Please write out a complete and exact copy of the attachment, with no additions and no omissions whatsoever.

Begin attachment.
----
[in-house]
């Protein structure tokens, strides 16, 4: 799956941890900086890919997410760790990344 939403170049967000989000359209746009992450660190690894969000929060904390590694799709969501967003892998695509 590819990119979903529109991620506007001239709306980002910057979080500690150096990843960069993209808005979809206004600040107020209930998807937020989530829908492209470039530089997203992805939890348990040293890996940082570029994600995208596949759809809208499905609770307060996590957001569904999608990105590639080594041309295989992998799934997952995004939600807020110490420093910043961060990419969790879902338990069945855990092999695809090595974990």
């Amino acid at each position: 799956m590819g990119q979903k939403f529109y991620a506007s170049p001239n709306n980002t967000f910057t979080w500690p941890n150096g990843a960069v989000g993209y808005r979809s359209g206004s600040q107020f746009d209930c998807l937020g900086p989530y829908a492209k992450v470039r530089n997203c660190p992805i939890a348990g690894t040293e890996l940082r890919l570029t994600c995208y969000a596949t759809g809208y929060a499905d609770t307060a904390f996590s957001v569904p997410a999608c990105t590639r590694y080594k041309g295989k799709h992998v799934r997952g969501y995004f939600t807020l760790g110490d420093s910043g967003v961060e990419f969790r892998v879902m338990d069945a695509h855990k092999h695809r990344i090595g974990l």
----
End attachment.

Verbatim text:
[in-house]
């Protein structure tokens, strides 16, 4: 799956941890900086890919997410760790990344 939403170049967000989000359209746009992450660190690894969000929060904390590694799709969501967003892998695509 590819990119979903529109991620506007001239709306980002910057979080500690150096990843960069993209808005979809206004600040107020209930998807937020989530829908492209470039530089997203992805939890348990040293890996940082570029994600995208596949759809809208499905609770307060996590957001569904999608990105590639080594041309295989992998799934997952995004939600807020110490420093910043961060990419969790879902338990069945855990092999695809090595974990």
């Amino acid at each position: 799956m590819g990119q979903k939403f529109y991620a506007s170049p001239n709306n980002t967000f910057t979080w500690p941890n150096g990843a960069v989000g993209y808005r979809s359209g206004s600040q107020f746009d209930c998807l937020g900086p989530y829908a492209k992450v470039r530089n997203c660190p992805i939890a348990g690894t040293e890996l940082r890919l570029t994600c995208y969000a596949t759809g809208y929060a499905d609770t307060a904390f996590s957001v569904p997410a999608c990105t590639r590694y080594k041309g295989k799709h992998v799934r997952g969501y995004f939600t807020l760790g110490d420093s910043g967003v961060e990419f969790r892998v879902m338990d069945a695509h855990k092999h695809r990344i090595g974990l």